Best practices for falling asleep? Best practices for falling asleep? - Page 2

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Thread: Best practices for falling asleep?

  1. #11
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    Quote Originally Posted by J. Killmond View Post
    As the apostles experienced in Gethsemane, trying to pray with Jesus at night can be very sleep-inducing. But don't worry, if you fall asleep praying the rosary, I'm told that your guardian angel finishes it for you!
    Pretty sure this is sarcasm; however, this is how I got through a lot of 2020.

  2. #12
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    Put the smart phone out of reach.

  3. #13
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    So this has worked for me, even if it seems a bit woowoo. Visualize yourself at the top of a circular staircase at night, no lights, start descending each step into the darkness. Like at the top of a castle tower. This assumes everything mentioned above has already been done.

  4. #14
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    This is a good example of telling you what you already know. The “technique” doesn’t even start until halfway through the video. It’s an indicator that he is just regurgitating the same nonsense.

    Sleep advice is almost always obvious, and obviously useless. Like don’t worry about things. Or try to go to sleep earlier.

    One thing that improves thing for me is to stay up later. If you’re only going to sleep 5hrs, it’s better to start at midnight. Falling asleep at 8:30 is always a debacle for insomnia. Sometimes you can titrate that to longer in your favor. If you can’t you can’t.

    The effects of blue light and melatonin are small to non existent.

  5. #15
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    A loud sound/white noise machine.

  6. #16
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    Quote Originally Posted by Barry Charles View Post
    The effects of blue light and melatonin are small to non existent.
    I don't agree, and I'd be curious on what basis you make this claim.
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  7. #17
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    Quote Originally Posted by AndrewLewis View Post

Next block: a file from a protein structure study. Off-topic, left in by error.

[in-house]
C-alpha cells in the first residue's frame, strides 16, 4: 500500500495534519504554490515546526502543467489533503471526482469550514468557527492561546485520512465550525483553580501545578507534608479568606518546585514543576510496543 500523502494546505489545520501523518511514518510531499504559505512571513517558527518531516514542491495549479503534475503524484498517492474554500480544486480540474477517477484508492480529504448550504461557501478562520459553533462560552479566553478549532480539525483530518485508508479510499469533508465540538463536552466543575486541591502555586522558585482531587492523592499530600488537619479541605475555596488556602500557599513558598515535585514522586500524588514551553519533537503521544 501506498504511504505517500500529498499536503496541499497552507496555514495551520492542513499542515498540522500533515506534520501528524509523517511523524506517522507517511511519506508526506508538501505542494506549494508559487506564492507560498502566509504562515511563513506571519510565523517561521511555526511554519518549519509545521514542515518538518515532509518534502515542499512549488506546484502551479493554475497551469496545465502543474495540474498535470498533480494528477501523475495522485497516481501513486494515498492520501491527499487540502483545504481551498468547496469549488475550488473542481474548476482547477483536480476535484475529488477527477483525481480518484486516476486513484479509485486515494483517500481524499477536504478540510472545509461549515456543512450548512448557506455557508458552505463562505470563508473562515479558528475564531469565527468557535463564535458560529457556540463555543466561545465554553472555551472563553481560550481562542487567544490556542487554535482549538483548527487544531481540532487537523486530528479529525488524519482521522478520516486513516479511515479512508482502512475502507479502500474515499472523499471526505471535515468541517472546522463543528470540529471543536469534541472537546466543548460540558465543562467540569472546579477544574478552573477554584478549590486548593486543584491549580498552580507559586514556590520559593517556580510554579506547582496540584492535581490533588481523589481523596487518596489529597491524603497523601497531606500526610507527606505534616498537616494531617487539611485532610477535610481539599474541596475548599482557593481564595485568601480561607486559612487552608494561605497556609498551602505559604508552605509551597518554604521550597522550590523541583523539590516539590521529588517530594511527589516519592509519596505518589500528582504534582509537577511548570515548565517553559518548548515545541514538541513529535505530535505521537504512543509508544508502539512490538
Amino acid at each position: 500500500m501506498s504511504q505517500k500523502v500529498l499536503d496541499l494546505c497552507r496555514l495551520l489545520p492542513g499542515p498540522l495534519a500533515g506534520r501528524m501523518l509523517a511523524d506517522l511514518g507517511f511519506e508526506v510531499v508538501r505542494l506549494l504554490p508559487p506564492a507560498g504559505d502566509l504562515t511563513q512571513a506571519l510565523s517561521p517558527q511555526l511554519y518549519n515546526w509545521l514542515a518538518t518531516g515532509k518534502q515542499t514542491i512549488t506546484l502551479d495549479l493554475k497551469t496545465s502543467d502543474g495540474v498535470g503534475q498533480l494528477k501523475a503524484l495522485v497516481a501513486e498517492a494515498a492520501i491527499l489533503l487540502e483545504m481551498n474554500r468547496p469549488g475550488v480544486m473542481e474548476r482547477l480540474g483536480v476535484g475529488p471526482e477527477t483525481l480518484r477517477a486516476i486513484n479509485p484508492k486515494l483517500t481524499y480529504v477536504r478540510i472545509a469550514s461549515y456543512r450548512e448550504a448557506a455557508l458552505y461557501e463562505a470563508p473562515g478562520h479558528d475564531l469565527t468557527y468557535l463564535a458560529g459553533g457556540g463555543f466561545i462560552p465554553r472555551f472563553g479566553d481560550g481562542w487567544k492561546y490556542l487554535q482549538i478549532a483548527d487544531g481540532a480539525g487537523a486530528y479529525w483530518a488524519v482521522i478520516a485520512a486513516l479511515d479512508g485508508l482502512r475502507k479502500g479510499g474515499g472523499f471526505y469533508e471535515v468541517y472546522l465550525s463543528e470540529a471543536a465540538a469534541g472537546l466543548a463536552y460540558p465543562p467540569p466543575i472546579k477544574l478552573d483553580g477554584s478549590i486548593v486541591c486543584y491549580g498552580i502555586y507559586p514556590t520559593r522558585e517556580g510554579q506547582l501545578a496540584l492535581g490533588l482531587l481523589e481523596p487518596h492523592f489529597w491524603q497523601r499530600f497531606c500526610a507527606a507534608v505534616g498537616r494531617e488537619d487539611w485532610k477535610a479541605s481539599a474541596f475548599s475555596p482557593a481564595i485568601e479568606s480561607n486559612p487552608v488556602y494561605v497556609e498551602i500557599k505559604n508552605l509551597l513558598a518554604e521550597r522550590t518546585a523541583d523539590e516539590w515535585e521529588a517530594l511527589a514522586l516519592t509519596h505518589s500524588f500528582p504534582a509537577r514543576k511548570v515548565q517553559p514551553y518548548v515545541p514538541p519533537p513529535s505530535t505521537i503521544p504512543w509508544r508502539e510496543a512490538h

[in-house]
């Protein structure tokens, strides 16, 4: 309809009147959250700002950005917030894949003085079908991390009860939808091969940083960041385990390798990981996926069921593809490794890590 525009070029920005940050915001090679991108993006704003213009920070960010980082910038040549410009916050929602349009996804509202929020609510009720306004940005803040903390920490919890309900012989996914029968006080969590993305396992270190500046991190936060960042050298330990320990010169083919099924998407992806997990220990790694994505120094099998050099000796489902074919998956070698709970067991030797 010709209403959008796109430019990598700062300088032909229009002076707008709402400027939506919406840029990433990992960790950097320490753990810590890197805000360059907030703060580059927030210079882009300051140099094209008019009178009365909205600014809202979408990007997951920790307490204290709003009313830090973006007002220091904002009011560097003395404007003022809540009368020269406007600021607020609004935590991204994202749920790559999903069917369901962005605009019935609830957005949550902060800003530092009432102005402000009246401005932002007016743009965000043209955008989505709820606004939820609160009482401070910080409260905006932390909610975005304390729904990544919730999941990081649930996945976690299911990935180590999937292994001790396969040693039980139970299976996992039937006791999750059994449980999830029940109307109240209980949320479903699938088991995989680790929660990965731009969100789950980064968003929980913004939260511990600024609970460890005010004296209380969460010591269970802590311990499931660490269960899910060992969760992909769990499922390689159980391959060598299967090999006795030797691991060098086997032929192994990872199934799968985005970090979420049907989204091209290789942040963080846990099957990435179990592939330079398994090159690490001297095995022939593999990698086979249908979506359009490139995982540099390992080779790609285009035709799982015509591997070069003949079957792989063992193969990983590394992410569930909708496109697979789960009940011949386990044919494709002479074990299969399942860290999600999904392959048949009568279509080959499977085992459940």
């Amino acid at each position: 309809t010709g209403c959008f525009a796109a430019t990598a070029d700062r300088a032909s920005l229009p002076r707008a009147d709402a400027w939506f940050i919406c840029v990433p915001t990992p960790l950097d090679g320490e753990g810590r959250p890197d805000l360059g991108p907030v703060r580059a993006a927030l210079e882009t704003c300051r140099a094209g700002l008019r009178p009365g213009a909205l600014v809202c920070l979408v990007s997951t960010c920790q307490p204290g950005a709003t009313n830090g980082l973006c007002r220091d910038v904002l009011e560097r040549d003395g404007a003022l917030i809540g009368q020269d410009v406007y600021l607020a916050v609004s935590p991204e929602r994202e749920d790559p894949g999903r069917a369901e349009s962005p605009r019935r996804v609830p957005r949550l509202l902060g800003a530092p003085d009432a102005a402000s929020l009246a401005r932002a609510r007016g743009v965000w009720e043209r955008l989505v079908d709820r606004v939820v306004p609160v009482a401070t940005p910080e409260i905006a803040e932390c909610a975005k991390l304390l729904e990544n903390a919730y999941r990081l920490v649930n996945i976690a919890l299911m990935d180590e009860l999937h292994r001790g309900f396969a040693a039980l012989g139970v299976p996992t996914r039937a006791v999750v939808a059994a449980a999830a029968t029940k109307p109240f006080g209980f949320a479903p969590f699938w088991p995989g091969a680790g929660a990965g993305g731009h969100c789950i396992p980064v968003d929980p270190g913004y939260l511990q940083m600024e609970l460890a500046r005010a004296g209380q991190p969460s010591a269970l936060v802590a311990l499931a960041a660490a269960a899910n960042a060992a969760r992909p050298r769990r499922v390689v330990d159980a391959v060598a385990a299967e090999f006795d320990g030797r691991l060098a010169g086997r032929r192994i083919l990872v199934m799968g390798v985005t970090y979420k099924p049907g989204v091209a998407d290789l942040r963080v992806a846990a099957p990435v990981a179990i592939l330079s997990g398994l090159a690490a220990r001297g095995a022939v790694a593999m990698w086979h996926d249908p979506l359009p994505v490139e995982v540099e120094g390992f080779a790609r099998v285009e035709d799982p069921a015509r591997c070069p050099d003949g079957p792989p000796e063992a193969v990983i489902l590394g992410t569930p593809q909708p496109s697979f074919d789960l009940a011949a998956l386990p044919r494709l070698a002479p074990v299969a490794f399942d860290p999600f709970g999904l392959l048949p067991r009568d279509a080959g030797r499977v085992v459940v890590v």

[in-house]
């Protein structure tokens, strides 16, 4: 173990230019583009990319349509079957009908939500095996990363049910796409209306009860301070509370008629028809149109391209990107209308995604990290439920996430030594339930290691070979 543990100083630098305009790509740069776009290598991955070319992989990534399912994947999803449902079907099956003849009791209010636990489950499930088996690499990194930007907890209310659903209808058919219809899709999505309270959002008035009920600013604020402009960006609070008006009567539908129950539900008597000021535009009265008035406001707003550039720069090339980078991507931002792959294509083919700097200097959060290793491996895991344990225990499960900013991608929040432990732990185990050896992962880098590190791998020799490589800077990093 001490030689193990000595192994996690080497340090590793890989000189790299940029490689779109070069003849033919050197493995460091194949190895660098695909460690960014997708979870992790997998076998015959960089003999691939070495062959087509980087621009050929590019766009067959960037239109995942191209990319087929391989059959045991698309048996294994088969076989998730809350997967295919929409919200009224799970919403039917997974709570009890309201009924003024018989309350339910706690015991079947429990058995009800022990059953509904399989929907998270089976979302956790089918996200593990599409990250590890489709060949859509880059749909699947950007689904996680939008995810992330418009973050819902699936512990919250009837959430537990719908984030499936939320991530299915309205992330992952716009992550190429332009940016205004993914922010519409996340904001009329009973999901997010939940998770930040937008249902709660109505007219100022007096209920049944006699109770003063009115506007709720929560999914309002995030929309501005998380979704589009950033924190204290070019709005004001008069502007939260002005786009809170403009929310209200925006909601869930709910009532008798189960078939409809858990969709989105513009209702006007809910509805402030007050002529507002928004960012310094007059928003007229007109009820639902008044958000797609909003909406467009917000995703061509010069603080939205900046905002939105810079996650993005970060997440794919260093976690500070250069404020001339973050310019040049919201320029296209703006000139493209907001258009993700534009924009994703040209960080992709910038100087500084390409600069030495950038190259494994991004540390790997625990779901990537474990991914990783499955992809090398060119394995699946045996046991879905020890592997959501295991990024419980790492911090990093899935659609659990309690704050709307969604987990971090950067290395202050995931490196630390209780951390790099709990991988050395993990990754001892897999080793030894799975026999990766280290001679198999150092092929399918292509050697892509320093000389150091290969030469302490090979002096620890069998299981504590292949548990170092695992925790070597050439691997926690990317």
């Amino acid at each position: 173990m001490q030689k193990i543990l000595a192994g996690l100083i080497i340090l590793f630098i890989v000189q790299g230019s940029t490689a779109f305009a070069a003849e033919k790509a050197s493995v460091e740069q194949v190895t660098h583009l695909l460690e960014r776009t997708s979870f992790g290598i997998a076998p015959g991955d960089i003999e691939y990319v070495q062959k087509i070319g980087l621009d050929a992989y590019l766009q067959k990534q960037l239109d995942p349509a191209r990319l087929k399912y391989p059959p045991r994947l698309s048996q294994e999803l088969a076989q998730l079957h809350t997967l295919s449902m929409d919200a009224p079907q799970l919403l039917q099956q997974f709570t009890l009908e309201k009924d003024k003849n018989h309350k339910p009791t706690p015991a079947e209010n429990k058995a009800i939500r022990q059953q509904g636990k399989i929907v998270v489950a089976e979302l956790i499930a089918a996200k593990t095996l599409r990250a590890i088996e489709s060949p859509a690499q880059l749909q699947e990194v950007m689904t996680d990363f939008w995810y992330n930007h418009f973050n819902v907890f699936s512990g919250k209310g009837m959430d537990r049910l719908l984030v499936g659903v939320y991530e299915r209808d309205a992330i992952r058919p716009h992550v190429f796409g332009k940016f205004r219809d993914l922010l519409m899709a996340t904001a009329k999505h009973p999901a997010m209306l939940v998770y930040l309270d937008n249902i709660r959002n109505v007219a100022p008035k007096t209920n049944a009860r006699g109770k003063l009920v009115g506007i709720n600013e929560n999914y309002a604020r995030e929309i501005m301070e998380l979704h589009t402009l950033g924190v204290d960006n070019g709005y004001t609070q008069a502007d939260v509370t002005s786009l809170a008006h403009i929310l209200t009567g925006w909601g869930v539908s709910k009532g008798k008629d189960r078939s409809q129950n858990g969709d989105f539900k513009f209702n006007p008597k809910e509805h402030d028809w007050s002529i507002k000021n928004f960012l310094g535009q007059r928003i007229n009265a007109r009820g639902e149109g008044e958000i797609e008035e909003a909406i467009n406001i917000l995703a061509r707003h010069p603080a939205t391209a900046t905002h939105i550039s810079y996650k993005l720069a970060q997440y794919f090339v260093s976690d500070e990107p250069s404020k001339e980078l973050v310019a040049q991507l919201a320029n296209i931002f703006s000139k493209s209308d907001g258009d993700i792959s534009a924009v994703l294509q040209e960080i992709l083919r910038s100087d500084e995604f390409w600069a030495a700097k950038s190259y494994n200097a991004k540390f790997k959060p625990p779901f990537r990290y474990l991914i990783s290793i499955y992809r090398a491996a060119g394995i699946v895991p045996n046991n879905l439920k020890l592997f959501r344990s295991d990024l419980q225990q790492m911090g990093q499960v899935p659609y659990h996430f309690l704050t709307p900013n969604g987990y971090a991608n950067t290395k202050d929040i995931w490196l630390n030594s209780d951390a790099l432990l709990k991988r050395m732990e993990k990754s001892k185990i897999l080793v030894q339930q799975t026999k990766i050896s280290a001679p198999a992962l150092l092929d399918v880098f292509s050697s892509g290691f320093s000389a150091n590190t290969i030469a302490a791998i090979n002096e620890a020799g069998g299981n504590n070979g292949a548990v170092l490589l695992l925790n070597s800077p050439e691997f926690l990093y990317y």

I don't agree, and I'd be curious on what basis you make this claim.
    First, the science is not that clear.

    Blue light may not be as disruptive to our sleep patterns as originally thought -- ScienceDaily

    Which isnít to say itís right or wrong. Just another set of inconclusive and subtle lab rat experiments.

    Second itís trendy and has become a big industry. Akin to the weight loss industry.

    Third, melatonin pills are a first try (and should be) but donít work for many people. That it is an important hormone for diurnal cycles is clear, that oral melatonin pills often donít solve sleep problems is not.

    So, my conclusion is these are small to nonexistent factors in why you donít sleep well.

    On the other hand, Ambien works unambiguously well, although it is a controlled substance and not without problems.

  8. #18
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    Quote Originally Posted by Barry Charles View Post
    This is a good example of telling you what you already know. The ďtechniqueĒ doesnít even start until halfway through the video. Itís an indicator that he is just regurgitating the same nonsense.

    Sleep advice is almost always obvious, and obviously useless. Like donít worry about things. Or try to go to sleep earlier.

    One thing that improves thing for me is to stay up later. If youíre only going to sleep 5hrs, itís better to start at midnight. Falling asleep at 8:30 is always a debacle for insomnia. Sometimes you can titrate that to longer in your favor. If you canít you canít.

    The effects of blue light and melatonin are small to non existent.
    I 100% agree. Do NOT try and go to sleep early. It will not work. One thing worse than only sleeping from midnight until 4:30 or 5am is falling asleep at 8:30, waking up at 10:00 and then being awake the rest of the night.

  9. #19
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    Iím seconding BCís statement. The blue light thing is discounted by the people who fall asleep with the TV on or looking at their phones. I know several of them personally.

    The original recommendation for melatonin is to use it to reset your sleep cycle, particularly after time zone changes. It was never intended to be a sleep assist for insomnia.

  10. #20
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    Quote Originally Posted by Barry Charles View Post
    Third, melatonin pills are a first try (and should be) but don’t work for many people.
    I think that makes their effect a bit more than small to non-existent. They work very well for many people. I use Ambien but it's also not a great choice. Doses high enough to keep people asleep through the night have a high risk of impairment in the morning. (There are pharmacists who are SSCs who I'm sure can provide much better commentary).

    The research on *blue* light is unclear. Why would blue light be different than any other light? On the other hand, the research about artificial light in general seems to be pretty extensive.

    Humans Used to Sleep in Two Shifts, And Maybe We Should Do It Again

    In any event, mobile devices provide an inordinate amount of light across a wide spectrum of colors and it seems almost unimaginable that their use at night *wouldn't* interfere with sleep patterns.

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